Sean Gill is a Brooklyn-based writer, playwright, filmmaker, and editor. He won Pleiades' 2019 Gail B. Crump Prize, The Cincinnati Review's 2018 Robert and Adele Schiff Award, the 2017 River Styx Micro-Fiction Contest, and the 2016 Sonora Review Fiction Prize (judged by Molly Antopol).

His written works have been published or are forthcoming in The Iowa Review, McSweeney's, Michigan Quarterly Review, ZYZZYVA, The Carolina Quarterly, Fourteen Hills, Word Riot, Akashic Books, The Brooklyn Rail, The Common, Joyland, Columbia Journal, Barrelhouse, Hobart, The Offing, failbetter, Fiction Southeast, The Saturday Evening Post, The Los Angeles Review of Books, and So It Goes: The Literary Journal of the Kurt Vonnegut Memorial Library, among others.

He was chosen as one of the winners of The Fiction Desk's 2017 Flash Fiction Competition and the 2018 Lascaux Review Prize in Flash Fiction. He was nominated for the 2015 storySouth Million Writers Award, and was chosen as a finalist for the Summer 2016 Glimmer Train Very Short Fiction Award, the 2018 Bat City Review Short Prose Contest (judged by Antonio Ruiz-Camacho), the 2019 New Millennium Writings Award for Fiction, and the 2016 Heavy Feather Review Story Prize (judged by Joanna Ruocco). He is currently at work on his first novel.

He has written and co-written over a dozen plays produced in New York, including Aenigma, Laurie Deacon & the Night Caller, Stage Blood is Never Enough, and Dreams of the Clockmaker, which have been presented at venues and festivals such as La MaMa, The Wild Project, Dixon Place, The Collective Unconscious, Sticky, The Tank, Planet Connections Theatre Festivity, The Kraine Theater, The House of Yes, and Theater 80. His play The Show Runners was named a semifinalist by the 2016 Eugene O'Neill Theater Center's National Playwrights Conference.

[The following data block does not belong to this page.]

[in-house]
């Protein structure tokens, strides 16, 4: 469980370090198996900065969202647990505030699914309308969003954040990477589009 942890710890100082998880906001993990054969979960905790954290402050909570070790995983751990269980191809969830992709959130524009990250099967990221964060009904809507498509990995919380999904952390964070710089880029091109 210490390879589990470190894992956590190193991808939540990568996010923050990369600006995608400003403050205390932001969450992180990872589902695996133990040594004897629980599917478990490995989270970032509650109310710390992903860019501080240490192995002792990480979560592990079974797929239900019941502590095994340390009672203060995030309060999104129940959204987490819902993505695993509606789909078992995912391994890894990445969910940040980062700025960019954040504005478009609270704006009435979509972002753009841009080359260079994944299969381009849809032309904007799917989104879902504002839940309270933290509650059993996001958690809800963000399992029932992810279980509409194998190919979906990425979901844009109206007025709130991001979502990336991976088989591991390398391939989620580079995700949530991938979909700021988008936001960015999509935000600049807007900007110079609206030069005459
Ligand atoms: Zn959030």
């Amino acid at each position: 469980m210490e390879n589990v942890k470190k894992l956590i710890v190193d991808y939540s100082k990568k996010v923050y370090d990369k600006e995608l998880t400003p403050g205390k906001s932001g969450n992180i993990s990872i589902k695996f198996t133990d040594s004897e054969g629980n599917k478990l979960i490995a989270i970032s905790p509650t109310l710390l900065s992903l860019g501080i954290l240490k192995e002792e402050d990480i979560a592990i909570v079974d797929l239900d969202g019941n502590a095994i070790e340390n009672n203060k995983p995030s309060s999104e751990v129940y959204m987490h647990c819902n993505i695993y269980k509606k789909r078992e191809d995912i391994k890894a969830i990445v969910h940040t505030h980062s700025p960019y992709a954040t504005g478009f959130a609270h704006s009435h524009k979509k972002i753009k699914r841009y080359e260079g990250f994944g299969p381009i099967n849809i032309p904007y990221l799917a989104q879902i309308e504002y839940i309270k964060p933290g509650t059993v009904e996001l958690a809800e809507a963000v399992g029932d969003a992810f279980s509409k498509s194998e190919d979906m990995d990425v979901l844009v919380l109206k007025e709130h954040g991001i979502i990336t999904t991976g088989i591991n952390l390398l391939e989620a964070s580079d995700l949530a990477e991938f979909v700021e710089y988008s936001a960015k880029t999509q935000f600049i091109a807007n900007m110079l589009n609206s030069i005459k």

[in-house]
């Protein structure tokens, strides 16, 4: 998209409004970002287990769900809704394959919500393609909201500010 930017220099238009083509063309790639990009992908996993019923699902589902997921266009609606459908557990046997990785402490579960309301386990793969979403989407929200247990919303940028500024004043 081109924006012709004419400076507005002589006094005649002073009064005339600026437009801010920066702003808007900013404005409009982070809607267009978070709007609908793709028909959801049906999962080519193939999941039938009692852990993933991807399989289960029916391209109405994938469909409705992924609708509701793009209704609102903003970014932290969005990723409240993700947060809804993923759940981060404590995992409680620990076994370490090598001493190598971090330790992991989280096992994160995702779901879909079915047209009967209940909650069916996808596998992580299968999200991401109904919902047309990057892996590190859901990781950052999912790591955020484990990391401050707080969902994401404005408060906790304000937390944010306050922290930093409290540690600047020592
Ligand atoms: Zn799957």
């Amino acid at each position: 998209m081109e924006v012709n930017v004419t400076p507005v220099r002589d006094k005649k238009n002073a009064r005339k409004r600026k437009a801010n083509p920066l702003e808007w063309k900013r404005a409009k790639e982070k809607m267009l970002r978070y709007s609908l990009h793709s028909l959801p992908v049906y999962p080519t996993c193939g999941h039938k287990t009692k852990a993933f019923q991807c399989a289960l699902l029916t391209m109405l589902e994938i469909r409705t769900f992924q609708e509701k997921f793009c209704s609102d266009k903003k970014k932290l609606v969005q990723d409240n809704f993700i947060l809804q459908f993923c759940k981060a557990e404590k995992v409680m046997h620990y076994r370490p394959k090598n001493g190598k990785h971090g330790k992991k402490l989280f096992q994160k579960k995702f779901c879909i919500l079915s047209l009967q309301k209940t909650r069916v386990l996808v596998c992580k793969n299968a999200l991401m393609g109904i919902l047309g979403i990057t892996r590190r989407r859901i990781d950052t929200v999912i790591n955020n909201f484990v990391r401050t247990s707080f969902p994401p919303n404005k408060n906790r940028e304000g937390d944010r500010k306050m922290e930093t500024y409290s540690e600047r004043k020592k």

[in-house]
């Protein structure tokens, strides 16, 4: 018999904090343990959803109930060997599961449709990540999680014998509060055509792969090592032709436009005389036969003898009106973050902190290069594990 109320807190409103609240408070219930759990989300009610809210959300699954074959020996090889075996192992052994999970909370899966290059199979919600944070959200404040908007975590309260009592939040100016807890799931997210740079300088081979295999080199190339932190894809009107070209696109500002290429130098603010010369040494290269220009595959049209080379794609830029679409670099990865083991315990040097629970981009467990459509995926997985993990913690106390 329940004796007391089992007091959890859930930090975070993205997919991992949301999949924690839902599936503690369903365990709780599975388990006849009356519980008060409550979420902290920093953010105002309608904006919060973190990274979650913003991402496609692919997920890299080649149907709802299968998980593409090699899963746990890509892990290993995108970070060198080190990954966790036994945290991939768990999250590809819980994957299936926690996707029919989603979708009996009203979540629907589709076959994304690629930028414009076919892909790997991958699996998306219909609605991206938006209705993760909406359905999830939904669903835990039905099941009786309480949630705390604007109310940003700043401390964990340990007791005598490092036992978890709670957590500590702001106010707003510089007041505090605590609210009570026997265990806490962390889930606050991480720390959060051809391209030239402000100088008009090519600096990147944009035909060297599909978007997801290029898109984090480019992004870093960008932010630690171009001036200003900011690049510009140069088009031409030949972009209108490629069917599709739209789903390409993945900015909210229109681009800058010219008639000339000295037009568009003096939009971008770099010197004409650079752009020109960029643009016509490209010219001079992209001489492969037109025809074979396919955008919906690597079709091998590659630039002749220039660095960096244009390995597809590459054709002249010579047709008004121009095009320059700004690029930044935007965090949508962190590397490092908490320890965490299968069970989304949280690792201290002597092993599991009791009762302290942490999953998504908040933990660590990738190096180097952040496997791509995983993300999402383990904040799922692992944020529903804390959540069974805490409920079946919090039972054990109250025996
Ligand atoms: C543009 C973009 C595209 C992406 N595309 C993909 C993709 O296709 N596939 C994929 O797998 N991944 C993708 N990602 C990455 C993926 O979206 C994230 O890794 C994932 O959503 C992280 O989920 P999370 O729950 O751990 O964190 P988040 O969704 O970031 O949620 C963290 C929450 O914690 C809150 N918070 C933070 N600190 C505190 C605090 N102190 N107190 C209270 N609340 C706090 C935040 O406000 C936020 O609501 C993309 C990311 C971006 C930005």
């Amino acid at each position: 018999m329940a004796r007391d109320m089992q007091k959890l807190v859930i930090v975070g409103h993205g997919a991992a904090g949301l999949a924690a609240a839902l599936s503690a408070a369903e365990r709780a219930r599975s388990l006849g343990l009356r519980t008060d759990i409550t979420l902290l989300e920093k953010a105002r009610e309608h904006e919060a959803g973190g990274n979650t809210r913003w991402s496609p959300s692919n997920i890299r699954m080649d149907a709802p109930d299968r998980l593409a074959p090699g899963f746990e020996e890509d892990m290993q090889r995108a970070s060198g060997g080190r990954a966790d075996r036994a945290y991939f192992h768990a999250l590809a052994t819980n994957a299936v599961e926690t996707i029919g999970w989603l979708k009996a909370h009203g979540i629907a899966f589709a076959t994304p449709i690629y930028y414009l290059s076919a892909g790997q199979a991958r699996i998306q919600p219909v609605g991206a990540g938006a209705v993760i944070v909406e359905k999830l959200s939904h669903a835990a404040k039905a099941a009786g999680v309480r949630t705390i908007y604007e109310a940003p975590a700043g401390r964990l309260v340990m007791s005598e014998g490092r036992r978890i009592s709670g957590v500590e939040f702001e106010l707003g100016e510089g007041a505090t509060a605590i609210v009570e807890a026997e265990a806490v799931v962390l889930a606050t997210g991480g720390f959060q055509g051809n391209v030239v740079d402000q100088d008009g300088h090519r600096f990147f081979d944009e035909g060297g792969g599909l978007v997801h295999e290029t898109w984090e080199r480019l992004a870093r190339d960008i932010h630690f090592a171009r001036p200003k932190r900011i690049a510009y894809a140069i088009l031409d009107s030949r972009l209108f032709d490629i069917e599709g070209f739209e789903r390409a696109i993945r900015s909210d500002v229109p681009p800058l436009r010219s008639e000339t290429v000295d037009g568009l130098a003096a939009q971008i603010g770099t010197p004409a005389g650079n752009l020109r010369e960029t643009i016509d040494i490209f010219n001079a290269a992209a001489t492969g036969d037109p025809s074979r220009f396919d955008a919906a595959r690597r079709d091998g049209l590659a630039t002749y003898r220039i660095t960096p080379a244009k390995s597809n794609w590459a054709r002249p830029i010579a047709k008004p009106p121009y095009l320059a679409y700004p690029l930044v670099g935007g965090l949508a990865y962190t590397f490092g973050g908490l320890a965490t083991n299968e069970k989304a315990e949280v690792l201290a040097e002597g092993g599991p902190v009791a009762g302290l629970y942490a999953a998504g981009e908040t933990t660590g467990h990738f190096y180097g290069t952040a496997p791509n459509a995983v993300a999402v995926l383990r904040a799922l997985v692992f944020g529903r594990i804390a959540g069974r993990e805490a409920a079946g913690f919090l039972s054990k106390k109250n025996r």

He graduated Phi Beta Kappa from Oberlin College in 2006 with Highest Honors in Cinema Studies and the Comfort Starr Prize in History, is a member of the Dramatists Guild of America, and is the founder and administrator of Junta Juleil Productions. He has studied with Juan-Luis Buñuel, is a graduate of Werner Herzog's 2010 Rogue Film School, was directed by Martin Scorsese in the pilot episode of HBO's Vinyl, was a bouncer for Public Enemy, Isaac Hayes, and Jefferson Starship, and worked as an artist-in-residence at the Bowery Poetry Club from 2011-2012. He has edited a number of documentary programs for Paramount Television, A&E, The Weather Channel, and the National Geographic channel, including Criminal Defense, which chronicled the efforts of public defenders from the Legal Aid Society in Brooklyn, New York; and Transplant Team, which documented organ procurement coordinators at Mid-America Transplant in St. Louis, Missouri.

He has directed over thirty feature-length and short films including the Sleepy-Time Time cycle, Thursday Night, Girls Before Swine, Makin' a Martini, The Everlasting Vintage, and Laughter is the Music of the Gods. His work has been screened at venues as diverse as the Canadian Film Centre, the Oscar-qualifying Atlanta Film Festival, NewFilmmakers, the Coney Island Film Festival, the Lower East Side Film Festival, Spain's Bideodromo Bilbao, the Anthology Film Archives, Williamsburg Cinemas, Theater for the New City, Video Mass, Fargo Fantastic Film Festival, NYC Downtown Short Film Festival, at Purdue University Galleries, and aboard the Staten Island Ferry.

Represented by: Michael Hoogland of Dystel, Goderich, & Bourret.